Wednesday, November 18, 2009

So I Quit My Job

A couple of days ago, I mentioned that I had big news to share. All the right people have been told; this won't surprise anyone who reads it on the internet.

For the last ten years, I've worked full time for contractors in the space program in Houston. I've worked in safety for the Shuttle and the Station, in quality assurance for the Station, and on Constellation for the Orion Project.

Orion is our next vehicle; it's a descendant of Apollo. With Orion, we plan to haul humans into space, to the Space Station, and to the moon. For the last two years (almost to the day), I've served as a meeting coordinator, technical writer, event logistics manager, and general Jill-of-all-Trades on this project. And last Thursday, I handed in my notice in order to accept a part-time, short-term position. I still will serve in our space program on the Constellation Program; however, I'll be working in Mission Operations, a completely different project.

I know many people out there think, "Why, in this economy, with so many people hurting for money and jobs, would you quit a long-term, secure, full-time, well-paid job?" Well, I'm so glad you (sorta) asked.

Remember a couple of weeks ago when I posted about becoming debt free? Remember how I said that we are completely free to decide how, where and why we spend out money? Well, an ancillary product is that we also are free to decide what level of income we want.

I know, that sounds crazy, doesn't it? I mean, obviously, everyone wants a very high level of income, right? Well, Emily at Under $1,000 per Month has really helped me to articulate a long-simmering, sub-concious belief: We choose who we will be, how we will live, and what we will do regardless of income. Even with only one full-time income, my husband's, our monthly income is more than 2.5 times higher than her family's. And that's after the cost of health/dental/vision insurance, higher taxes imposed, retirement savings, long and short term disability insurance costs, etc. Yet Emily is living our dream. Oh sure, we would do some things different. We want a farm, for one. I'm not interested in living in a tiny space for another. For a third, based on our apparent infertility, we won't have a large family, and we'll minister to the world around us as foster parents. So our missions and choices would be vastly different, yes.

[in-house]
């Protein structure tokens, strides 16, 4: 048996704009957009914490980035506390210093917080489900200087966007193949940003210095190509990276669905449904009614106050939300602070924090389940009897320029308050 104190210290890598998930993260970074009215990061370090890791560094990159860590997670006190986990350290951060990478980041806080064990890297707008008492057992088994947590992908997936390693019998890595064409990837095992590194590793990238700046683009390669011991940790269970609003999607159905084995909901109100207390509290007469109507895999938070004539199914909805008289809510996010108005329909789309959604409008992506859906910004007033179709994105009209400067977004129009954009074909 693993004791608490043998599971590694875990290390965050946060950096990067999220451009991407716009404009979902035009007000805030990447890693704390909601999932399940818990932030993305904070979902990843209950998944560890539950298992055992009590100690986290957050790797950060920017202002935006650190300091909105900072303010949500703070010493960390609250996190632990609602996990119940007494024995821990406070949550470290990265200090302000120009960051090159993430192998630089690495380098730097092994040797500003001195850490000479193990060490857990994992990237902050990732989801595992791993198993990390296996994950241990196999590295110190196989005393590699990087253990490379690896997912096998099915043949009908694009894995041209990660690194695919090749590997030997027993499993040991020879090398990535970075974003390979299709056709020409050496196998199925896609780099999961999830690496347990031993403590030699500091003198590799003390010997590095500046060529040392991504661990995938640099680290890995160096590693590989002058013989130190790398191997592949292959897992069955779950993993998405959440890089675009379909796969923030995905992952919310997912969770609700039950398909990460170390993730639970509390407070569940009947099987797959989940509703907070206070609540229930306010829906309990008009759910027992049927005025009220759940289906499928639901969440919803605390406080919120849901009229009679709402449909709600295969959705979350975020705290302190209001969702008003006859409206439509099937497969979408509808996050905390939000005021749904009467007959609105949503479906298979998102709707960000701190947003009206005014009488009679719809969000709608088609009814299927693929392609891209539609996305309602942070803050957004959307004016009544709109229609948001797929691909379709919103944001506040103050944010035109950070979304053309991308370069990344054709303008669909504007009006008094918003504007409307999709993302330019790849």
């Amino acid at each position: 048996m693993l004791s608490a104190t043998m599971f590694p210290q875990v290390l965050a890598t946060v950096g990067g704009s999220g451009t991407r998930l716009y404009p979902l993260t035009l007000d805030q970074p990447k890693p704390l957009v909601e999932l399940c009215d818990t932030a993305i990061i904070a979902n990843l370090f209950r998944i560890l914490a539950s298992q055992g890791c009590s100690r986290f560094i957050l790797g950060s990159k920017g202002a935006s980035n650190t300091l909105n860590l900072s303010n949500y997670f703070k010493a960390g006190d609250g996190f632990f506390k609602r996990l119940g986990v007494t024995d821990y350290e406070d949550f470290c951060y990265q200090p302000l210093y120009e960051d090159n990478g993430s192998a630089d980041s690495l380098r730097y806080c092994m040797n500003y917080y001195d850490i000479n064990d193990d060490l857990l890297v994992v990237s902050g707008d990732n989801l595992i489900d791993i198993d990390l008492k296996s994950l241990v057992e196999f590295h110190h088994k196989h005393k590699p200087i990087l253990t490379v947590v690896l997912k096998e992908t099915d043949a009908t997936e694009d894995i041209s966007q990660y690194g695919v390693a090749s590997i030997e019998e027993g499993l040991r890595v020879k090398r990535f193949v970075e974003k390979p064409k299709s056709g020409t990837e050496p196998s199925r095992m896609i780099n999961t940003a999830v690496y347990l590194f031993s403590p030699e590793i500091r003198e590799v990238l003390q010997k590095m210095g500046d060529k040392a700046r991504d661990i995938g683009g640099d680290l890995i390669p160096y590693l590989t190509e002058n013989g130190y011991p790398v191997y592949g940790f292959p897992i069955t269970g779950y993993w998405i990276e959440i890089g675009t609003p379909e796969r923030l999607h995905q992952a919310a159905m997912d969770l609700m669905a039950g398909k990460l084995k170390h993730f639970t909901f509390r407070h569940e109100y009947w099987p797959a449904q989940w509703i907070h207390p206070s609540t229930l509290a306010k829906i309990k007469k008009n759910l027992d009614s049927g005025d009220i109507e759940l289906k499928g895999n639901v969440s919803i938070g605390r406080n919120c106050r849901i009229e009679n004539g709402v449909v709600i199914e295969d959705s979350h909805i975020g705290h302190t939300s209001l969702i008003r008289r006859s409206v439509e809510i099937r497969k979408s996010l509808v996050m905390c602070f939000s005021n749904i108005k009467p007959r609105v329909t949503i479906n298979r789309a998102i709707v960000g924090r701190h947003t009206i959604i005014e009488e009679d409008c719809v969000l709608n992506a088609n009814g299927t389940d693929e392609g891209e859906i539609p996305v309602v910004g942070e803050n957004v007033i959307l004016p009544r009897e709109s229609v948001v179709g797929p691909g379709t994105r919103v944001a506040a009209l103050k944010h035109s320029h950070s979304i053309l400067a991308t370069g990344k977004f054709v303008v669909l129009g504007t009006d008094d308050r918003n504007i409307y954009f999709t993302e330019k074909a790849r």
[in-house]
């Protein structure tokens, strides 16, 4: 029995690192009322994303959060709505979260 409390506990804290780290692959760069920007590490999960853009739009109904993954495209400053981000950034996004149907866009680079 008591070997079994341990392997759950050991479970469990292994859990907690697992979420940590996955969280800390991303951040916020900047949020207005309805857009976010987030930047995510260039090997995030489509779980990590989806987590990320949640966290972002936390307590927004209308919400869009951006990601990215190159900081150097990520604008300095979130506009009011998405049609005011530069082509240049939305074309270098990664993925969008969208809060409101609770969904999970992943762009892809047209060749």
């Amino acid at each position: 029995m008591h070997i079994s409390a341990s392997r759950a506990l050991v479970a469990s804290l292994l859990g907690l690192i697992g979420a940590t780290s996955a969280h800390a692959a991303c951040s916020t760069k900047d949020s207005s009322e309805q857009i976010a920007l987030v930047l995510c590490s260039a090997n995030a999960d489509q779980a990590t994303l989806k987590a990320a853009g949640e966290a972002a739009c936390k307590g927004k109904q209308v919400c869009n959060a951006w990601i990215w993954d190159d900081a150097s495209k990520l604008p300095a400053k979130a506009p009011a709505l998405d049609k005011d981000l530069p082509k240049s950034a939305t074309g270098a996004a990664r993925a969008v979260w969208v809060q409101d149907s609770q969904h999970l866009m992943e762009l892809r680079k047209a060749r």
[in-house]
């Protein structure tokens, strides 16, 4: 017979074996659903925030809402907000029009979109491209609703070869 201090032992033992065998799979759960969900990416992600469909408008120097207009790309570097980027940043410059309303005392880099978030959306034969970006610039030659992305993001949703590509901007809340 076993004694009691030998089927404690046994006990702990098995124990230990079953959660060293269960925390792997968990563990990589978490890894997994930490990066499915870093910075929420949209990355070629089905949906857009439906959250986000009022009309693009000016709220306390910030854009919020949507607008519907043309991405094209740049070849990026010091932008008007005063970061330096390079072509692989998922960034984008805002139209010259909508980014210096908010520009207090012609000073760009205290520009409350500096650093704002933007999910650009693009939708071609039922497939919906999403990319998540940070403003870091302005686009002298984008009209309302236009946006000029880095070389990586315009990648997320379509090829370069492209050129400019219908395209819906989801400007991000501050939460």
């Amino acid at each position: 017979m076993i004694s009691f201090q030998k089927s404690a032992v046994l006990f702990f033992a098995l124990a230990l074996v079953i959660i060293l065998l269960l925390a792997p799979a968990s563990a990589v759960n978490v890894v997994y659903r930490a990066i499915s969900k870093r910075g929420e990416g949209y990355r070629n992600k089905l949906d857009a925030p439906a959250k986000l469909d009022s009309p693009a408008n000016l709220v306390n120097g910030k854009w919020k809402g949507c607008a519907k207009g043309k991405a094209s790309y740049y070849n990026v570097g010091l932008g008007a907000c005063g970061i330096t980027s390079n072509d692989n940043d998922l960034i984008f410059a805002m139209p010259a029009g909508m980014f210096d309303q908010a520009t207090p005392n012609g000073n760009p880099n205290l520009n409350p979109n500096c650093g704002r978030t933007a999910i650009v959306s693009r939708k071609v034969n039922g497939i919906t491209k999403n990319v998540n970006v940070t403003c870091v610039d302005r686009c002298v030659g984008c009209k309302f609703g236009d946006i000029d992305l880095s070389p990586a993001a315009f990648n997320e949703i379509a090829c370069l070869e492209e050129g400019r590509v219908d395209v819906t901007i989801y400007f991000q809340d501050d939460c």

The only difference between Emily's family and mine is what we chose to do with our potential income. Emily chose to trade her potential income and disposable wealth for the value of being at home with her children. Mark and I, for the last few years (understanding that as a single mother in the beginning, I had far less flexibility to choose than I do now; someone had to make money) have sold our time with Burgundy and our purported values (green living, frugality, time lavished on those we love) for disposable income.

Let me say it much more simply: Emily bought the opportunity to live out her values using her potential income, and I sold that same opportunity.

Not to say that we've gained nothing from the sale. We're debt-free and have only our house for which to pay. We live in an excellent neighborhood, and our daughter attends one of the very best high schools in the state of Texas. I have expensive hobbies (you don't even want to know the value of the stuff in my craft room). Burgundy will not require student loans for college (indeed, she watched us go through FPU, and she's committed to staying debt-free for life. Burgundy's amazing fiscal responsibility is another post though). A real, intangible benefit has been that my husband, who is far under-earning his potential, has not had to deal with the stress of having it all on his shoulders. That's been nice as we've tried to work out integrating our family. One less thing to stress him out and argue over.

Which brings me to my next point: If we value the time with our family and the benefit of having me at home, why am I only going part time? Why not quit entirely?

A couple of reasons: First, I don't want to quit entirely. Part of this new-found freedom is the opportunity to really examine our values. My family is first, of course. But with a teen, I don't need to be at home all day every day while she's in school. The new job will allow me to continue to bring in a very good income (more on that later) while only being absent from the house while my daughter is at school (excepting the summer, but more on that later, too).

The second reason is that I think Mark is not quite ready for me to quit entirely. Our mortgage payment would be a little high (38.5% of take-home), and who wouldn't be concerned about suddenly being the sole breadwinner? It feels like tight-rope walking without a safety net. And taking care of his peace of mind and well being is important, too.

As for the change in income, because the new company offered me a significant hourly increase (about 20%), my actual take-home pay will decrease by only about 40%.

We are very excited about this. The kids (I genuinely think of Julia as my kid) and Mark are excited about folded laundry and homemade meals. I'm excited about a clean, organized home and decluttering. We're all excited about having more time together that isn't spent doing chores and playing catch-up. This is a wonderful, amazing thing.

1 comment:

  1. Wow, congrats! I'm really excited for you, and definitely humbled that my blog has helped you come to this decision.